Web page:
Tuesday, August 29, 2017

Viewing Minerals at Yale University: 2015 and 2017

A lot has changed. At left are pictured  cabinets with most of the minerals on public display at Yale University prior to the  October, 2016, Grand Opening of the new David Friend Mineral Hall at Yale's Peabody Museum of Natural History at 170 Whitney Avenue in New Haven.

Despite being a rock rather than a mineral specimen or gem, the orgasmic sandstone concretion at right from Fontainbleu France is but one example of what is in the Museum's new home for visually and aesthetically over the top specimens. Quite appropriately, it is from the collection of David Friend,  mineral aficionado  and 1965 Yale graduate (BS in Engineering).  Mr. Friend's leadership, guidance, and philanthropy paved the way to establish the museum's grand new addition.

 Many of the largest and most eye-catching specimens here are  on loan from prominent collectors such as Dr. Rob Lavinsky, Jim and Gail Spann, or Gene and Rosalind Meiran.  Among them are pieces that could be the best of  their genre known to exist. It is only natural that those who visit will be interested in viewing such  "eye candy,"

The David Friend Hall is on the 3rd floor of the Peabody Museum in a renovated space that an auditorium once filled. To the right of the hallway leading to it are the foot by 18 inches pink calcite twin from Scott City Missouri  at left amd the.300 pound baryte specimen pictured directly beneath it from nearby Branchville, Connecticut. Yale owns both of these specimens.

In a room to the left of this hallway is the Treasures of the Mineral World  room.  Most if not all of the rocks and minerals therein along with some jewelry have been selected from Yale's collection of more than 40,000 specimens. The displays are didvided  into categories such as mineral specimens placed according to their nature of origin and locality, minerals that fluoresce, radioactive minerals, some jewelry, and a cabinet with large examples of of well known rocks. Of particular interest is an exhibit of minerals collected in Connecticut.  Almost for sure, it is the "best" Connecticut suite in existence. Quite remarkable is the magnificent sillimanite shown at left. Sillimanite is eponymous with Benjamin Silliman, the Yale Professor who in 1802 began assembling and for more than 50 years curated Yale's  mineral collection.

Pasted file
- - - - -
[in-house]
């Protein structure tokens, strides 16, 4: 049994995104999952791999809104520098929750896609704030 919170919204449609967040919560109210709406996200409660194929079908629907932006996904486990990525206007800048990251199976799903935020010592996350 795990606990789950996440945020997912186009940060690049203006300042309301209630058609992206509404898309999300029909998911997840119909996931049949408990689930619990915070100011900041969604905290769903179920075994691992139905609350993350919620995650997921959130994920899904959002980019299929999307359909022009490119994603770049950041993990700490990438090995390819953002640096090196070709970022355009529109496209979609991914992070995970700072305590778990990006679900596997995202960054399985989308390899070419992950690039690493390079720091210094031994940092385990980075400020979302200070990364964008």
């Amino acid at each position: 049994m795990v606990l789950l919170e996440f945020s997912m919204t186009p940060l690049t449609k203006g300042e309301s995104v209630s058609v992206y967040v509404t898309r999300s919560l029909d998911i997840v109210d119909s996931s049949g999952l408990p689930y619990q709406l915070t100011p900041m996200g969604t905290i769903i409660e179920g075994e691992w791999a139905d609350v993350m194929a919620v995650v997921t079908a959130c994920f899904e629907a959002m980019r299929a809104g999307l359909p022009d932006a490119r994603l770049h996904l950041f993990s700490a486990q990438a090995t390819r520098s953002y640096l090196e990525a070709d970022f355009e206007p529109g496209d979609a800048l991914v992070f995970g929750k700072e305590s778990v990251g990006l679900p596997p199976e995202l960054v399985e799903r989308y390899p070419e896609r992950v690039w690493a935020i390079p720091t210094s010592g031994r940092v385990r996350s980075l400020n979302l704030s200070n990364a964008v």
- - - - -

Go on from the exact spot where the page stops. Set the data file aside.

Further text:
Regardless of  knowledge about or interest in minerals,  however, upon reaching  the David Friend Hall of Minerals, visitors are in for an experience that should blow their minds.  The theme is world class specimens enhanced by world class lighting. In number, there are more than enough to appreciate, but not so many as to overwhelm. Pictured below are just a few images of what is there.

                               Malachite, Azurite                                    
Liufengshan, Guichi District  
Anhui Province, China

Wuning Mne
Jiangxi Province, China

Yaoganxian Mine
Hunan Province, China

Fluorite, Baryte
La Cabana
Asturias, Spain
Yunnan Province